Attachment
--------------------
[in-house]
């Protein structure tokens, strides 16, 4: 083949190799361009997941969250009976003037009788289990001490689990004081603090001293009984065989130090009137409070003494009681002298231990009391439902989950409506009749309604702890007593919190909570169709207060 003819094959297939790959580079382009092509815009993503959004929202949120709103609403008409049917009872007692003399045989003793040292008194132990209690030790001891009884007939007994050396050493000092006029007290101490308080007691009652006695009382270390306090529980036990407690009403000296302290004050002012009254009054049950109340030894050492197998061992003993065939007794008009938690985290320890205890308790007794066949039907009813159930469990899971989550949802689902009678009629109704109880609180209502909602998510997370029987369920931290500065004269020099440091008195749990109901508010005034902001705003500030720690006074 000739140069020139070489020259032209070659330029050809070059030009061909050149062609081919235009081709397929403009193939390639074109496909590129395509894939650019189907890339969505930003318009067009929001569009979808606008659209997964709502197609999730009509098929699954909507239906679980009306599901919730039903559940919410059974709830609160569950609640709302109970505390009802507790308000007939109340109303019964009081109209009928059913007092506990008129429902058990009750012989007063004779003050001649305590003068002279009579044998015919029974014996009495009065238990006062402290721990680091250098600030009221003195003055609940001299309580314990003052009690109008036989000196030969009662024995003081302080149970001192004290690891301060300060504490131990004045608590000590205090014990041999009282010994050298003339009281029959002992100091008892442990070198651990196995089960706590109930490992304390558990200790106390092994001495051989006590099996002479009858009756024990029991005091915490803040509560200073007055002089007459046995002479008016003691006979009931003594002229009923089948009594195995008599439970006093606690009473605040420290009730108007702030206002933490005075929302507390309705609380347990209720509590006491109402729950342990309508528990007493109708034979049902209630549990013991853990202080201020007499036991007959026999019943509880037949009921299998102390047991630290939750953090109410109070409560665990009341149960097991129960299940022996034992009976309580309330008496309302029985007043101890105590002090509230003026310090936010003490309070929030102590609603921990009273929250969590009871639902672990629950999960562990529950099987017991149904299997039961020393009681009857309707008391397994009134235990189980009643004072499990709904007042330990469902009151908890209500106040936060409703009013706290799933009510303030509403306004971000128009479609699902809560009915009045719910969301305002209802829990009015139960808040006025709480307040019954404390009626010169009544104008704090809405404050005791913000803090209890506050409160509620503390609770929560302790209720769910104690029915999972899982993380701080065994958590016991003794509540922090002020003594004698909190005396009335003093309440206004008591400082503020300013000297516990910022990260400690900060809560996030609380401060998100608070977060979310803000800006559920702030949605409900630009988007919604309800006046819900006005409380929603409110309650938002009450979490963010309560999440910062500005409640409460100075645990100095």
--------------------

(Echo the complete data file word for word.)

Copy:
[in-house]
């Protein structure tokens, strides 16, 4: 083949190799361009997941969250009976003037009788289990001490689990004081603090001293009984065989130090009137409070003494009681002298231990009391439902989950409506009749309604702890007593919190909570169709207060 003819094959297939790959580079382009092509815009993503959004929202949120709103609403008409049917009872007692003399045989003793040292008194132990209690030790001891009884007939007994050396050493000092006029007290101490308080007691009652006695009382270390306090529980036990407690009403000296302290004050002012009254009054049950109340030894050492197998061992003993065939007794008009938690985290320890205890308790007794066949039907009813159930469990899971989550949802689902009678009629109704109880609180209502909602998510997370029987369920931290500065004269020099440091008195749990109901508010005034902001705003500030720690006074 000739140069020139070489020259032209070659330029050809070059030009061909050149062609081919235009081709397929403009193939390639074109496909590129395509894939650019189907890339969505930003318009067009929001569009979808606008659209997964709502197609999730009509098929699954909507239906679980009306599901919730039903559940919410059974709830609160569950609640709302109970505390009802507790308000007939109340109303019964009081109209009928059913007092506990008129429902058990009750012989007063004779003050001649305590003068002279009579044998015919029974014996009495009065238990006062402290721990680091250098600030009221003195003055609940001299309580314990003052009690109008036989000196030969009662024995003081302080149970001192004290690891301060300060504490131990004045608590000590205090014990041999009282010994050298003339009281029959002992100091008892442990070198651990196995089960706590109930490992304390558990200790106390092994001495051989006590099996002479009858009756024990029991005091915490803040509560200073007055002089007459046995002479008016003691006979009931003594002229009923089948009594195995008599439970006093606690009473605040420290009730108007702030206002933490005075929302507390309705609380347990209720509590006491109402729950342990309508528990007493109708034979049902209630549990013991853990202080201020007499036991007959026999019943509880037949009921299998102390047991630290939750953090109410109070409560665990009341149960097991129960299940022996034992009976309580309330008496309302029985007043101890105590002090509230003026310090936010003490309070929030102590609603921990009273929250969590009871639902672990629950999960562990529950099987017991149904299997039961020393009681009857309707008391397994009134235990189980009643004072499990709904007042330990469902009151908890209500106040936060409703009013706290799933009510303030509403306004971000128009479609699902809560009915009045719910969301305002209802829990009015139960808040006025709480307040019954404390009626010169009544104008704090809405404050005791913000803090209890506050409160509620503390609770929560302790209720769910104690029915999972899982993380701080065994958590016991003794509540922090002020003594004698909190005396009335003093309440206004008591400082503020300013000297516990910022990260400690900060809560996030609380401060998100608070977060979310803000800006559920702030949605409900630009988007919604309800006046819900006005409380929603409110309650938002009450979490963010309560999440910062500005409640409460100075645990100095």